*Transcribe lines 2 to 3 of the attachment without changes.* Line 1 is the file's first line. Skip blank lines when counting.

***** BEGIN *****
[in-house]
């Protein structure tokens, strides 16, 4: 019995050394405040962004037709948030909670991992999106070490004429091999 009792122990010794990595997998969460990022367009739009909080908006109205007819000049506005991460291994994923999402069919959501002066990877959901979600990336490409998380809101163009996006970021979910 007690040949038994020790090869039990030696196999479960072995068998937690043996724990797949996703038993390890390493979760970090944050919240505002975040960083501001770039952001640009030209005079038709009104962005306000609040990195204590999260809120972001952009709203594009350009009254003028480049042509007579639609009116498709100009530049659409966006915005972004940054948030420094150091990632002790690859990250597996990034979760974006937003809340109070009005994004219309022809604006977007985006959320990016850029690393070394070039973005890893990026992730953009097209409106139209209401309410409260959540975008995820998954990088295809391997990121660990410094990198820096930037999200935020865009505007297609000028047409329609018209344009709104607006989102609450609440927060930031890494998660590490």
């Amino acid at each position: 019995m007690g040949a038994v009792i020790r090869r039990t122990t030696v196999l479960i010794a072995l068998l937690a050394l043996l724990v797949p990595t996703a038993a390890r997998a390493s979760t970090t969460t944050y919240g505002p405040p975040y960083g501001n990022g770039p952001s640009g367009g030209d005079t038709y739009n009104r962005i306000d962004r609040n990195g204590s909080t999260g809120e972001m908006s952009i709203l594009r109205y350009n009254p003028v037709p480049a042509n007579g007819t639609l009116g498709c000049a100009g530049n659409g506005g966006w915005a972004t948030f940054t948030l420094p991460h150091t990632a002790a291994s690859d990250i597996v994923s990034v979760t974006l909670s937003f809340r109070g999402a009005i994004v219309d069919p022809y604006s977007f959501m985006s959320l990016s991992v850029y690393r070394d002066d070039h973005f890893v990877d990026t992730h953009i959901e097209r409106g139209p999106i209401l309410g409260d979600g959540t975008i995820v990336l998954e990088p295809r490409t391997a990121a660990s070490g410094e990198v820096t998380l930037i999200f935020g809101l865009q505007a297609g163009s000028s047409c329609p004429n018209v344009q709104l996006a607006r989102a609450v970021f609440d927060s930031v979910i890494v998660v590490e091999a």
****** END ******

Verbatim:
């Protein structure tokens, strides 16, 4: 019995050394405040962004037709948030909670991992999106070490004429091999 009792122990010794990595997998969460990022367009739009909080908006109205007819000049506005991460291994994923999402069919959501002066990877959901979600990336490409998380809101163009996006970021979910 007690040949038994020790090869039990030696196999479960072995068998937690043996724990797949996703038993390890390493979760970090944050919240505002975040960083501001770039952001640009030209005079038709009104962005306000609040990195204590999260809120972001952009709203594009350009009254003028480049042509007579639609009116498709100009530049659409966006915005972004940054948030420094150091990632002790690859990250597996990034979760974006937003809340109070009005994004219309022809604006977007985006959320990016850029690393070394070039973005890893990026992730953009097209409106139209209401309410409260959540975008995820998954990088295809391997990121660990410094990198820096930037999200935020865009505007297609000028047409329609018209344009709104607006989102609450609440927060930031890494998660590490």
């Amino acid at each position: 019995m007690g040949a038994v009792i020790r090869r039990t122990t030696v196999l479960i010794a072995l068998l937690a050394l043996l724990v797949p990595t996703a038993a390890r997998a390493s979760t970090t969460t944050y919240g505002p405040p975040y960083g501001n990022g770039p952001s640009g367009g030209d005079t038709y739009n009104r962005i306000d962004r609040n990195g204590s909080t999260g809120e972001m908006s952009i709203l594009r109205y350009n009254p003028v037709p480049a042509n007579g007819t639609l009116g498709c000049a100009g530049n659409g506005g966006w915005a972004t948030f940054t948030l420094p991460h150091t990632a002790a291994s690859d990250i597996v994923s990034v979760t974006l909670s937003f809340r109070g999402a009005i994004v219309d069919p022809y604006s977007f959501m985006s959320l990016s991992v850029y690393r070394d002066d070039h973005f890893v990877d990026t992730h953009i959901e097209r409106g139209p999106i209401l309410g409260d979600g959540t975008i995820v990336l998954e990088p295809r490409t391997a990121a660990s070490g410094e990198v820096t998380l930037i999200f935020g809101l865009q505007a297609g163009s000028s047409c329609p004429n018209v344009q709104l996006a607006r989102a609450v970021f609440d927060s930031v979910i890494v998660v590490e091999a």